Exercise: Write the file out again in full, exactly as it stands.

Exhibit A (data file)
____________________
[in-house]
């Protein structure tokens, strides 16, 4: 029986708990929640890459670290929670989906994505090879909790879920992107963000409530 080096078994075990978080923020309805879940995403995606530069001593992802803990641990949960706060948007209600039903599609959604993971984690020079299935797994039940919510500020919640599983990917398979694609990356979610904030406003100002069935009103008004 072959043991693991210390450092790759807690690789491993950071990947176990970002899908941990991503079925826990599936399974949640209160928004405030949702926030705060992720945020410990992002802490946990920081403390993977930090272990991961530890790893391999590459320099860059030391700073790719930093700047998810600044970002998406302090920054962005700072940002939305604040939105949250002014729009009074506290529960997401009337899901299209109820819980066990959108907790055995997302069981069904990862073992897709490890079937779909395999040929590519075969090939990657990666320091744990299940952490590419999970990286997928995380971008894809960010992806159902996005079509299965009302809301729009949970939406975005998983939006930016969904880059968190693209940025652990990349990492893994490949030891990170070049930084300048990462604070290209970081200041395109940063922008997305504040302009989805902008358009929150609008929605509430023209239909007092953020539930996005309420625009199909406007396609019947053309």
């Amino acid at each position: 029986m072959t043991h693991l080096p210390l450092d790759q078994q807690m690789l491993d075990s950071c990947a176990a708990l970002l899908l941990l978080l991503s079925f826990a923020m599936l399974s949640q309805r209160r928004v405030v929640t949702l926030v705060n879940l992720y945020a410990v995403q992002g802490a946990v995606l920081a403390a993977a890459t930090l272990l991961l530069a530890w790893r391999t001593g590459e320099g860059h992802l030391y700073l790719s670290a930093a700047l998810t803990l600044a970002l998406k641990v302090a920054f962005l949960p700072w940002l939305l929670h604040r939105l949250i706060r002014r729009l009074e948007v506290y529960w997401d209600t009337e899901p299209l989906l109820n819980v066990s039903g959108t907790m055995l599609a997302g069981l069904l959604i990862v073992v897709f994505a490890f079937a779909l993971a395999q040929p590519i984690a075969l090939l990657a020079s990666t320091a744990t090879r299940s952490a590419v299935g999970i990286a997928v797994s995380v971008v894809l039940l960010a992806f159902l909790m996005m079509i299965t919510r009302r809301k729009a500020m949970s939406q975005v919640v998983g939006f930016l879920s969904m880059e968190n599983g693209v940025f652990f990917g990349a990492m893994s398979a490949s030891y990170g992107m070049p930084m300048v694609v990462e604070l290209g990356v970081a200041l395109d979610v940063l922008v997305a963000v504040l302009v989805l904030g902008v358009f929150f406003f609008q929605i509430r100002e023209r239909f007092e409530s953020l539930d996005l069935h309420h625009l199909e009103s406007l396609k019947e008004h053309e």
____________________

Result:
[in-house]
């Protein structure tokens, strides 16, 4: 029986708990929640890459670290929670989906994505090879909790879920992107963000409530 080096078994075990978080923020309805879940995403995606530069001593992802803990641990949960706060948007209600039903599609959604993971984690020079299935797994039940919510500020919640599983990917398979694609990356979610904030406003100002069935009103008004 072959043991693991210390450092790759807690690789491993950071990947176990970002899908941990991503079925826990599936399974949640209160928004405030949702926030705060992720945020410990992002802490946990920081403390993977930090272990991961530890790893391999590459320099860059030391700073790719930093700047998810600044970002998406302090920054962005700072940002939305604040939105949250002014729009009074506290529960997401009337899901299209109820819980066990959108907790055995997302069981069904990862073992897709490890079937779909395999040929590519075969090939990657990666320091744990299940952490590419999970990286997928995380971008894809960010992806159902996005079509299965009302809301729009949970939406975005998983939006930016969904880059968190693209940025652990990349990492893994490949030891990170070049930084300048990462604070290209970081200041395109940063922008997305504040302009989805902008358009929150609008929605509430023209239909007092953020539930996005309420625009199909406007396609019947053309």
């Amino acid at each position: 029986m072959t043991h693991l080096p210390l450092d790759q078994q807690m690789l491993d075990s950071c990947a176990a708990l970002l899908l941990l978080l991503s079925f826990a923020m599936l399974s949640q309805r209160r928004v405030v929640t949702l926030v705060n879940l992720y945020a410990v995403q992002g802490a946990v995606l920081a403390a993977a890459t930090l272990l991961l530069a530890w790893r391999t001593g590459e320099g860059h992802l030391y700073l790719s670290a930093a700047l998810t803990l600044a970002l998406k641990v302090a920054f962005l949960p700072w940002l939305l929670h604040r939105l949250i706060r002014r729009l009074e948007v506290y529960w997401d209600t009337e899901p299209l989906l109820n819980v066990s039903g959108t907790m055995l599609a997302g069981l069904l959604i990862v073992v897709f994505a490890f079937a779909l993971a395999q040929p590519i984690a075969l090939l990657a020079s990666t320091a744990t090879r299940s952490a590419v299935g999970i990286a997928v797994s995380v971008v894809l039940l960010a992806f159902l909790m996005m079509i299965t919510r009302r809301k729009a500020m949970s939406q975005v919640v998983g939006f930016l879920s969904m880059e968190n599983g693209v940025f652990f990917g990349a990492m893994s398979a490949s030891y990170g992107m070049p930084m300048v694609v990462e604070l290209g990356v970081a200041l395109d979610v940063l922008v997305a963000v504040l302009v989805l904030g902008v358009f929150f406003f609008q929605i509430r100002e023209r239909f007092e409530s953020l539930d996005l069935h309420h625009l199909e009103s406007l396609k019947e008004h053309e």